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Games that Sparked a Special Season: 2016 Penn State vs Minnesota

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An overtime victory over Minnesota springboarded Penn State to a Big Ten Championship, while also changing the entire trajectory of James Franklin’s Nittany Lions

Minnesota at Penn State Abby Drey/Centre Daily Times/Tribune News Service via Getty Images

October 1, 2016, the day that the entire trajectory of James Franklin’s Nittany Lions changed. It was a cold, rainy Saturday in Happy Valley and Penn State was coming off a 49-10 shellacking at the hands of the Michigan Wolverines. Following that loss, there were rumblings that Franklin’s seat may be hot. After October 1, 2016, those rumblings went away and never came back.

On that cold, rainy Happy Valley Saturday afternoon, Penn State defeated Minnesota 29-26 in overtime. This game, which is one of the best I have ever attended, was the first of a nine-game winning streak for the Nittany Lions. This winning streak would include an unforgettable upset of Ohio State, as well as the 2016 Big Ten Championship Game.

Entering the game many Nittany Lion fans were feeling doom and gloom when it came to the team they love. I still remember the tailgate lots being filled with fans who were expecting Penn State to lose to the 3-0 Golden Gophers that day. Hell, many of these fans were worried that they 2-2 Nittany Lions would fail to reach a bowl game. Hoo boy were they all proven wrong.

Early on in the content, however, their fears seemed legitimate. In the first half Penn State’s offense could get nothing going. This led to Penn State trailing 13-3 at halftime. Combine the way the game was going with poor weather conditions and many fans left Beaver Stadium at halftime. Those who did would miss getting to watch what was the start of the current 40-9 stretch the Nittany Lions are entrenched in begin.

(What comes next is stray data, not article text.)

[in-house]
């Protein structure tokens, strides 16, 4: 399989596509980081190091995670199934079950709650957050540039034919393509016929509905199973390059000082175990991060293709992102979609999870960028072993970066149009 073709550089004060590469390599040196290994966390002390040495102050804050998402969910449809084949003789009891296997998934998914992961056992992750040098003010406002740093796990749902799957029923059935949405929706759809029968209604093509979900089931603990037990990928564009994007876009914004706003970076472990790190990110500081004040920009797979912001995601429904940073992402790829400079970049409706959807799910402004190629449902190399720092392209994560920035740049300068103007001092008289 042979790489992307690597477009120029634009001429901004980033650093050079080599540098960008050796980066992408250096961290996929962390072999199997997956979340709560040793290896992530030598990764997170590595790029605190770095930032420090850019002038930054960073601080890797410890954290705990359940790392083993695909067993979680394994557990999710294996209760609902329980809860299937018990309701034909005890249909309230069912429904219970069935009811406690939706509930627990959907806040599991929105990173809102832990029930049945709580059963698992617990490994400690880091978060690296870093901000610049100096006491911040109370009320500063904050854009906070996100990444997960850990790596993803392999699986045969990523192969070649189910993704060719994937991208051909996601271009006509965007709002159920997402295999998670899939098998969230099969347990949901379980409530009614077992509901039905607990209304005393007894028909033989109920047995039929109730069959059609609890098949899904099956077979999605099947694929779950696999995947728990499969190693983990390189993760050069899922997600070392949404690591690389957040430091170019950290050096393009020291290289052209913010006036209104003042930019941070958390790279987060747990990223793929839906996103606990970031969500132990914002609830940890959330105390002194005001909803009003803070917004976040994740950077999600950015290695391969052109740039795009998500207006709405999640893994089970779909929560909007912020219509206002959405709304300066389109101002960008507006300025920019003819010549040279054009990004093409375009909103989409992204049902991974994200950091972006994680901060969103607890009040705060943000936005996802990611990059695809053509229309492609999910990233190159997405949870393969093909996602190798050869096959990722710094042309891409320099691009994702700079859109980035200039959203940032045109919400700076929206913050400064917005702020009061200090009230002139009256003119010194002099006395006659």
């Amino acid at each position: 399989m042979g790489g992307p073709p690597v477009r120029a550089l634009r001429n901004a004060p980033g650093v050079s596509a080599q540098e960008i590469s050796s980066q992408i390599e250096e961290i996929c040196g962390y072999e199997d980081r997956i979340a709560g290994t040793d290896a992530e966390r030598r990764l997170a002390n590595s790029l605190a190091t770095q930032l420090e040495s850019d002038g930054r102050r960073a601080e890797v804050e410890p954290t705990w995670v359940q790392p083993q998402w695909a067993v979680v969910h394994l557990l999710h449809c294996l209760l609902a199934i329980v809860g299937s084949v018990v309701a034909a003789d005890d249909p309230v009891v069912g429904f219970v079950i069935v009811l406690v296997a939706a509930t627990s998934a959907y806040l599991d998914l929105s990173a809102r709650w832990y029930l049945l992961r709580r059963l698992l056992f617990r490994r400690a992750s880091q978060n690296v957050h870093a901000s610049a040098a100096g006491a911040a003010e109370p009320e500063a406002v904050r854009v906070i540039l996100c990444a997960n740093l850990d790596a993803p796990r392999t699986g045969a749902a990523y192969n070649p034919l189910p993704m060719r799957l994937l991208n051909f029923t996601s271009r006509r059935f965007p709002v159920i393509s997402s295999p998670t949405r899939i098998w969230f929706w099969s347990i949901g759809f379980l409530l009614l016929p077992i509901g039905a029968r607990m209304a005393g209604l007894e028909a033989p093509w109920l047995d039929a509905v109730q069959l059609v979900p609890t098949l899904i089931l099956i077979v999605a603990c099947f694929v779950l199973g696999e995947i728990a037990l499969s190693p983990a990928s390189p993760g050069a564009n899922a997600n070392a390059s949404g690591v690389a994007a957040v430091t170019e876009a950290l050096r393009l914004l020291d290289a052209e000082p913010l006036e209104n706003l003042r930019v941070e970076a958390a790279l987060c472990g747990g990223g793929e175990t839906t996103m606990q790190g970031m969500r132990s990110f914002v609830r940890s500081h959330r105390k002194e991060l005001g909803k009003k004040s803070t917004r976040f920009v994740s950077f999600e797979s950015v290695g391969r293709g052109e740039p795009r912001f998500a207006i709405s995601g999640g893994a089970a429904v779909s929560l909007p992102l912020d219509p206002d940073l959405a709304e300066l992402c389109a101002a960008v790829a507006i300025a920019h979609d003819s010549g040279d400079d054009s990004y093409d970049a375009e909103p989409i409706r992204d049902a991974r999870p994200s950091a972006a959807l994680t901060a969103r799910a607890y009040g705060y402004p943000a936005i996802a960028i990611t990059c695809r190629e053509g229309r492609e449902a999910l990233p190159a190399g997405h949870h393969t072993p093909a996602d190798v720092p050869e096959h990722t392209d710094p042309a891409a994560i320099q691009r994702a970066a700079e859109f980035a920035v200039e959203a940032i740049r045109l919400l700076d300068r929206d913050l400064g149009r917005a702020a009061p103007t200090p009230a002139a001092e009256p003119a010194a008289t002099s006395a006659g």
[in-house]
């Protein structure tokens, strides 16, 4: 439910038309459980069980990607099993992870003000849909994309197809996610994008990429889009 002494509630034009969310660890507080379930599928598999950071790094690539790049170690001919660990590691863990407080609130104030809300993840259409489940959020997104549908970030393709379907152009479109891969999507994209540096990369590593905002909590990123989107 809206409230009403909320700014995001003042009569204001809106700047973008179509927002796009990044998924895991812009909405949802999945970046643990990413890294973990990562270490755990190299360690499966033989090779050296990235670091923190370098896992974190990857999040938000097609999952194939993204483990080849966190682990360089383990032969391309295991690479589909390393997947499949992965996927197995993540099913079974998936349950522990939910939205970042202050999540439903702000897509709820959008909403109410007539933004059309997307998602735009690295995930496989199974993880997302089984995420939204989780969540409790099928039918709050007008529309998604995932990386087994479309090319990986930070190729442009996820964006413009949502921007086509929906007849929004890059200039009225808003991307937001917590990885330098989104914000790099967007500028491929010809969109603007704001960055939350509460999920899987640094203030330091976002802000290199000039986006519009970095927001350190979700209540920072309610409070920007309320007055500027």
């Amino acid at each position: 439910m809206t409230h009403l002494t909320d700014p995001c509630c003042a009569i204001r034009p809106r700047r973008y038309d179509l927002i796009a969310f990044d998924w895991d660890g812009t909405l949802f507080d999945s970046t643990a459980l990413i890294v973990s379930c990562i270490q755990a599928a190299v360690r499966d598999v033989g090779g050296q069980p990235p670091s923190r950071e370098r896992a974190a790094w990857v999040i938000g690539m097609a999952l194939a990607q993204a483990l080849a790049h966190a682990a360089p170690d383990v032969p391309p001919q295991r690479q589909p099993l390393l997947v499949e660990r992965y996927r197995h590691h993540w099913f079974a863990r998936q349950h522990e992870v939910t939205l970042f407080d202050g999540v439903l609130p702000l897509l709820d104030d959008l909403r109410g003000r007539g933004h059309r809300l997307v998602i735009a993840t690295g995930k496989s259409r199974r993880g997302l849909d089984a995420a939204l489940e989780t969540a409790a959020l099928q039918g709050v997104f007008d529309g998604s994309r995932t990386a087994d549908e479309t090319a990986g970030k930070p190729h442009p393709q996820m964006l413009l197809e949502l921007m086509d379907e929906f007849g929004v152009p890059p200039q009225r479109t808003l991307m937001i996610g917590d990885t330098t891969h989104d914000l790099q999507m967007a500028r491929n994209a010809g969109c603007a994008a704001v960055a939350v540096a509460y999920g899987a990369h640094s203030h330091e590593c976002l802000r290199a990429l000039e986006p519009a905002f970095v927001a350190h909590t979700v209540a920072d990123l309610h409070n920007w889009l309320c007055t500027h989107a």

To start the second half Penn State’s struggles continued. The Nittany Lion offense went three-and-out to start the half, but the defense would force a punt. Then on 3rd and 10, arguably the most important play of the Franklin Era occured.

Trace McSorley connected with Irvin Charles on a pass that former offensive coordinator Joe Moorhead would correctly say caught Charles more so than Charles catching the ball. 80 yards later, Penn State had their spark.

While Charles was a highly rated recruit and as naturally gifted and talented as any wide receiver Franklin as signed, due to off the field issues and on the field lapses (cough, cough, special teams penalties) Charles never did put it all together for Penn State. But his one big play as a Nittany Lions will forever be one of the biggest of the Franklin Era.

After the defense forced a three-and-out, Penn State kicked a field goal to tie the game. Following another Minnesota punt, a 6-yard touchdown run by McSorley capped off an 85-yard drive to give Penn State their first lead of the game.

Minnesota responded with a touchdown drive to tie the game, and were threatening to score again when another unsung hero stepped up. While this was not the only big play he would make in 2016, it was the first. Redshirt senior Jordan Smith intercepted a Mitch Leidner pass in the end zone with 11:36 remaining in the 4th quarter, keeping the game tied at 20.

With 5:34 remaining in the game, Minnesota took over at their own 23 yard line following a Blake Gillikin punt. The Golden Gophers then put together an 11-play, 58 yard drive. This drive was capped off by a Emmit Carpenter field goal that gave them a 23-20 lead with just :54 seconds remaining in the game.

Penn State’s hopes looked bleak at this point. However, this would be where the magic of McSorley may have truly begun. In :52 seconds Trace led the Nittany Lions 52 yards down the field into field goal range. This included a borderline miraculous completion to Chris Godwin on a 3rd and 10, as well as a 26-yard run by Trace to get Penn State into field goal range.

With just :02 second left on the clock Tyler Davis took the field to attempt a 40-yard field goal. In what was the clutchest kick of a big junior season for Davis, the former soccer player drilled the kick to send the game to overtime.

Minnesota kicked a field goal on the first possession of overtime to take a 26-23 lead. Penn State then took the field for their first play of the overtime period needed a touchdown to win it. McSorley handed the ball off to Barkley. Saquon did what he oh so often did and made a few defenders look silly. 25 yards later, he was in the end zone and the Nittany Lions were celebrating a 29-26 overtime victory.

When the game was over there was a combination of relief and excitement outside of Beaver Stadium. Following the game, yours truly would make the bold prediction to the friends he was tailgating with that Penn State would not lose again that season. Call me Nostradamus.